Overall, our project sought to advance the construct of the self and motivations-toward-virtue through measuring relationships between explicit and implicit aspects of generosity and relating them to a theoretical model of “integrity” as their alignment. This idea of alignment, and a drive toward integrity as a key aspect of the self, can be applied to other virtues as we continue to expand on this line of research.
To date, the outputs that demonstrate the tangible success of the project are a large empirical dataset, two draft theory manuscripts, and multiple conference presentations. Our team members have also published several projects that were not directly funded by this grant, but were informed by our interdisciplinary collaboration. There have also been “spin-off” projects that were directly the result of this grant, such as a smaller Templeton-funded project initiated by graduate students Skorburg (Philosophy) and Livingston (Psychology) on the neural instantiation of the moral self and a book chapter on neural perspectives on gratitude and generosity in progress by Karns for a volume edited by Robert Roberts (series editor co-PI Alfano).
We developed and tested three different versions of the Implicit Association Task. (1) A pronoun based task (‘me, myself, I’ versus ‘they, themselves, others’) (2) A version based on identity-based preferences. (3) An ‘ideographic’ version using email addresses, names, etc. to sort into ‘me’ vs. ‘other’ categories. We have tested more than >200 subjects in online testing batteries. Implementing the pronoun based IAT task in our in-lab testing battery. Our plan is for the IAT data and analyses, whether or not they lead to a peer-reviewed publication, to be made available to other researchers through an open-source platform.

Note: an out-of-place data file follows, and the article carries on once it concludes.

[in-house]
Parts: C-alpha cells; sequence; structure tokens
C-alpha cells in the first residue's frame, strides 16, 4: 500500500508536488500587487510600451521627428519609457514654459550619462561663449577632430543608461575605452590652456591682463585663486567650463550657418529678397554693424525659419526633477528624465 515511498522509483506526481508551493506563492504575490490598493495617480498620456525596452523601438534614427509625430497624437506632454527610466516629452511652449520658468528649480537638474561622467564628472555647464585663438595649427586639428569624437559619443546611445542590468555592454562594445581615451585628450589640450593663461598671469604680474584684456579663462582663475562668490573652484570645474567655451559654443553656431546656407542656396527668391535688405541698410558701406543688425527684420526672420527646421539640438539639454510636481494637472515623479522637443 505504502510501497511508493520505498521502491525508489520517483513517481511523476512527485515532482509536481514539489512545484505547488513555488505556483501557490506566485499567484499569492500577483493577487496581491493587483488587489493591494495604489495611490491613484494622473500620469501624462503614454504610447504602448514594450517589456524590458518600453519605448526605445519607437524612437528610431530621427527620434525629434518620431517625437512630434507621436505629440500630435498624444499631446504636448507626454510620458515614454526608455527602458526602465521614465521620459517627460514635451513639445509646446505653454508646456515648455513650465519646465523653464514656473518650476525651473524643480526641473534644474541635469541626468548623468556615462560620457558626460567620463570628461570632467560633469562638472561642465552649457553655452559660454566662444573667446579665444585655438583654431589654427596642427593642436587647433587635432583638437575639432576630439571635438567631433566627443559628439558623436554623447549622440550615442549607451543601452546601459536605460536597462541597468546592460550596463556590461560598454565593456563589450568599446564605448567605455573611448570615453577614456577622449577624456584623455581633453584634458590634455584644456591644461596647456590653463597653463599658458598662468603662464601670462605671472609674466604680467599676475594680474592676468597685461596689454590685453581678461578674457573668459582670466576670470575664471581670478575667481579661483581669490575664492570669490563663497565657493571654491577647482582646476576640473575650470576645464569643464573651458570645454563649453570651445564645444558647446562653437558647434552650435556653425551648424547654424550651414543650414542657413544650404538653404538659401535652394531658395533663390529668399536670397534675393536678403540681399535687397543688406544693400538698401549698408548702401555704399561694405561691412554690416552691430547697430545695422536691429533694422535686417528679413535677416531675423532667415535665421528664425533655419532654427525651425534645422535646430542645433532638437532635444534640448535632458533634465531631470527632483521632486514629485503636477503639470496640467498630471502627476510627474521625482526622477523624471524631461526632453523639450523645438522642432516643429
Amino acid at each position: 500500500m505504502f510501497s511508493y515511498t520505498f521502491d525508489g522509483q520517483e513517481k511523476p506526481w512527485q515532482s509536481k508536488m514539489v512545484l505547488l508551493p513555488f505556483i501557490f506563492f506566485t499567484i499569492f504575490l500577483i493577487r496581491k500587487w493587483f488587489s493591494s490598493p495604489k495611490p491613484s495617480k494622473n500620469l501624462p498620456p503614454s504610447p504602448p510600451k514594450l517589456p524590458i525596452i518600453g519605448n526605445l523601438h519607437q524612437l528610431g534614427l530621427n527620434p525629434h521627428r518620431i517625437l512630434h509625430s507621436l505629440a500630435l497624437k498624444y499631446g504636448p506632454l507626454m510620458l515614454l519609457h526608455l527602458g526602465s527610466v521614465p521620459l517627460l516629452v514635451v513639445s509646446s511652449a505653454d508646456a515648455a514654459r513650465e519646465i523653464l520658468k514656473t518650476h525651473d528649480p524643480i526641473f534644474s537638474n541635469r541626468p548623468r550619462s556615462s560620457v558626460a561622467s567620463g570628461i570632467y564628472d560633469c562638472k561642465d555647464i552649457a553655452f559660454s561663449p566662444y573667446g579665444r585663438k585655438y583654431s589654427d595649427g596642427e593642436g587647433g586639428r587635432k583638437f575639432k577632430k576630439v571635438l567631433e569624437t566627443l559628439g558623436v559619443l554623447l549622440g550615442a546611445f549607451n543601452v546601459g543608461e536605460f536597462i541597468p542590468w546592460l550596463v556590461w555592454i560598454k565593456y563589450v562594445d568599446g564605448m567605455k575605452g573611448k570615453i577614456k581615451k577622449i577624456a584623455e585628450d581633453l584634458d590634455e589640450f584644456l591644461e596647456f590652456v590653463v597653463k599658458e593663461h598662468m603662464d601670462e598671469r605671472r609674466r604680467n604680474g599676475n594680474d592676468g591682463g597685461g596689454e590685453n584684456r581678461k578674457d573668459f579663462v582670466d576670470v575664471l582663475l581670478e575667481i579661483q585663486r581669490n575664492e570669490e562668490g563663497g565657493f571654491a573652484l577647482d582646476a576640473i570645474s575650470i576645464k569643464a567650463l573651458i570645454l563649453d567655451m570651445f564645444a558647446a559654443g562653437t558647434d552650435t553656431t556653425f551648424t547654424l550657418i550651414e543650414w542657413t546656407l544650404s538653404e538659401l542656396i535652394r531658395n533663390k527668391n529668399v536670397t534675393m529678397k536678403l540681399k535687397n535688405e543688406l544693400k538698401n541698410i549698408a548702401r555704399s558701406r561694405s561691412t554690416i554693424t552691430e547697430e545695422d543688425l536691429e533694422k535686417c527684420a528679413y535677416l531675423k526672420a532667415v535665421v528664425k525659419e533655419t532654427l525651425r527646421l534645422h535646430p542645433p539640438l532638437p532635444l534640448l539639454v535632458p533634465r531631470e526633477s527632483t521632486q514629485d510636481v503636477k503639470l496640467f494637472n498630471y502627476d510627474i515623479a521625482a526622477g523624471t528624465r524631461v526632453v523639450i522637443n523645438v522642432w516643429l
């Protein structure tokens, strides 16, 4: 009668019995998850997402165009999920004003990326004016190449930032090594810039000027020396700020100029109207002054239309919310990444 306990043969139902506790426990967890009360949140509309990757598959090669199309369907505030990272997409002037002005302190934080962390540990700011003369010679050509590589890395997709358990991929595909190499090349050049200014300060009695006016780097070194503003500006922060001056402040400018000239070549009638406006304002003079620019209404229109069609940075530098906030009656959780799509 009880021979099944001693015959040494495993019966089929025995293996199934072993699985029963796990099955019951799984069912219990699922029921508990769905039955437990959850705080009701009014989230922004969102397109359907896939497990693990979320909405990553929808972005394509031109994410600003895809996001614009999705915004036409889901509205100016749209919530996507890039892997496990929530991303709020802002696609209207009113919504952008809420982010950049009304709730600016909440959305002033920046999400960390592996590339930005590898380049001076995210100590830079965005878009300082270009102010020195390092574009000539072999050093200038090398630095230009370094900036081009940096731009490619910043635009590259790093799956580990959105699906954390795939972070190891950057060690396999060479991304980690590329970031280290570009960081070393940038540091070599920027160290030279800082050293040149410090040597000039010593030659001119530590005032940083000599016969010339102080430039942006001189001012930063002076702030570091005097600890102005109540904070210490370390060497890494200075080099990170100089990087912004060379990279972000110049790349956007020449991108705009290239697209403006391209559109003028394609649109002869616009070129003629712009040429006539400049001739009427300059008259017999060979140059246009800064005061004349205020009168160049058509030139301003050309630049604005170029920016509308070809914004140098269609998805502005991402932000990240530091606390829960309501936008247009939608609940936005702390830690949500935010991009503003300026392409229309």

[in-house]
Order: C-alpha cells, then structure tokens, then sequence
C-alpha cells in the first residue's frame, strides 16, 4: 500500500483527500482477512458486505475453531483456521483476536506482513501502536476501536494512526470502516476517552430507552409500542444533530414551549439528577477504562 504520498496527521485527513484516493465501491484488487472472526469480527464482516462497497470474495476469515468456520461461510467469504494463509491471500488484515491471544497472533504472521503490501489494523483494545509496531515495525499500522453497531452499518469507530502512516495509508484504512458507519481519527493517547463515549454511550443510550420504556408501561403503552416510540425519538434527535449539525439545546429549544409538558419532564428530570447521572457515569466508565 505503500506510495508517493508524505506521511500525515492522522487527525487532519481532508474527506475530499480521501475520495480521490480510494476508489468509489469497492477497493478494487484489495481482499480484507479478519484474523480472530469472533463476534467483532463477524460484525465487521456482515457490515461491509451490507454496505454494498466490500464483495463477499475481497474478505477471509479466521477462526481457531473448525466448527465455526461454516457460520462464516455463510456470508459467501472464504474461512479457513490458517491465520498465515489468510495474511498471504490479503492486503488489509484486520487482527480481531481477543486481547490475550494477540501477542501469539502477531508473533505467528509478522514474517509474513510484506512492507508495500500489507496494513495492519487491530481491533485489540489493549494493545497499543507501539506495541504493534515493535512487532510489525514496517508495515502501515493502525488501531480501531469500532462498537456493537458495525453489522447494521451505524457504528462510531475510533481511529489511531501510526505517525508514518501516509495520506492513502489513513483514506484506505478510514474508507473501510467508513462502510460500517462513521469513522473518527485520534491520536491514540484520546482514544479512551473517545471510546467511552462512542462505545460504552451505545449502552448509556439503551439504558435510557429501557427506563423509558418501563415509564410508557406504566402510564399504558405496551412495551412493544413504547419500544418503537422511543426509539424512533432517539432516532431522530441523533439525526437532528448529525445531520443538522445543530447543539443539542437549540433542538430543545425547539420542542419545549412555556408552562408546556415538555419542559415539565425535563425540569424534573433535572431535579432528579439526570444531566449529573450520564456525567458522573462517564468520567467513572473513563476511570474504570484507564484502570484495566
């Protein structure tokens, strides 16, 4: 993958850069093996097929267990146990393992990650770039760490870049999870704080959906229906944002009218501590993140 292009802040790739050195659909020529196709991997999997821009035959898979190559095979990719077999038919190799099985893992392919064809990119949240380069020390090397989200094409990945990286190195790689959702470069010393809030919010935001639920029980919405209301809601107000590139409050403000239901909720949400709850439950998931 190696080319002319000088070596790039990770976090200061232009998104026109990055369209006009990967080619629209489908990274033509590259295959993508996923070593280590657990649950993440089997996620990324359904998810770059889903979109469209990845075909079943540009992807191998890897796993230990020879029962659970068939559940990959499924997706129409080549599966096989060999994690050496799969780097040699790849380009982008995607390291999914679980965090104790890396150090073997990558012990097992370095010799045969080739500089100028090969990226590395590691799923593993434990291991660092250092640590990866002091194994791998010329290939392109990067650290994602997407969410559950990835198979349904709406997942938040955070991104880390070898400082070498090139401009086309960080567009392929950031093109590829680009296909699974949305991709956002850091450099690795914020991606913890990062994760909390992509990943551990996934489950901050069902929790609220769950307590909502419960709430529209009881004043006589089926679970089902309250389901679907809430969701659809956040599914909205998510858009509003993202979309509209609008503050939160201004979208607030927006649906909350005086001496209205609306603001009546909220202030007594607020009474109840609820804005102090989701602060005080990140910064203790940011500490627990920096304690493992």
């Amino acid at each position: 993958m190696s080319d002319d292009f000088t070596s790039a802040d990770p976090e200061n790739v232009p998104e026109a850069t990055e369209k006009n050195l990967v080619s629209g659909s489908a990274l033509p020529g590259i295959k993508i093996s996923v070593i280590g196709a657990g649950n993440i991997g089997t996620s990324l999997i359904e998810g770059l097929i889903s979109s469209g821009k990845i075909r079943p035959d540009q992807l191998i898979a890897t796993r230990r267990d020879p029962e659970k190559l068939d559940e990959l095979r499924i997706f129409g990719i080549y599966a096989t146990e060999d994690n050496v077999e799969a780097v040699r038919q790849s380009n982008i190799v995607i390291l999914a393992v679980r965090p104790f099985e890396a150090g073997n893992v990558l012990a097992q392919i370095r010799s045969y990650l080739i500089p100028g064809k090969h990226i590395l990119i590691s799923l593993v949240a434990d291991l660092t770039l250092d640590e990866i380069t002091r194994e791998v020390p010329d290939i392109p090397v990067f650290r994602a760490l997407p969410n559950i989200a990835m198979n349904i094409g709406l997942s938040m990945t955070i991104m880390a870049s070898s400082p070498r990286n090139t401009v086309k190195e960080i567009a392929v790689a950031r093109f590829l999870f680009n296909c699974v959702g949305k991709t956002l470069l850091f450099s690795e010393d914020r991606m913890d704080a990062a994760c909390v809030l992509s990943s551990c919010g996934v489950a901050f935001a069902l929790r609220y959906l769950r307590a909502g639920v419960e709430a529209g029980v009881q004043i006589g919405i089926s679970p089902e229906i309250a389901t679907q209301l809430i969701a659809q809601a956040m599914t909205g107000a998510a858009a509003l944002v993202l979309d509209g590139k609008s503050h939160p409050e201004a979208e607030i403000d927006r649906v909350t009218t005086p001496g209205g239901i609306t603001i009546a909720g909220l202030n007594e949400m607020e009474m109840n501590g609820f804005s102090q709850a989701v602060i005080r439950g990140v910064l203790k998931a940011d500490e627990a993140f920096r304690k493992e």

We will continue to work on our new questionnaire measures (Fluent Generosity and Value Integrity) and will continue to collect data to determine their reliability and validity. Early results are promising.
We collected the full multimodal testing battery in 103 participants (in-lab questionnaires, IAT tasks, the Piggybank Donation Task, cardiac electrophysiology, and EEG). Processing, measurements, and database consolidation are complete for the autonomic measures, heart-rate variability and pre-ejection period with EEG/ERP to follow. With our multimodal dataset spanning philosophically informed self-report, behavior, and physiology, we will continue to investigate how the brain and autonomic nervous system work together to support generous decision-making.
Our interdisciplinary team of scientists and philosophers continue to develop our theory and implement of our research goals. Our philosophers have deepened their understanding of neurophysiology gaining insights into the promise and limitations of these techniques. Our scientists are developing measures and experiments in ways that can contribute to age-old questions in philosophy. We have all improved in our fluency in speaking to interdisciplinary audiences as well as to the public. We developed and taught and engaging course in psychology, neuroscience, and philosophy of morality with students crafting arguments and analyses related to social justice and morality. We are looking forward to capitalizing on this momentum in the future as we continue the project. This grant has spurred several additional ventures, Alfano’s publications on moral psychology, Skorburg’s grant on the moral self and interdisciplinary postdoctoral position, and Karns’ continuing work on gratitude and generosity.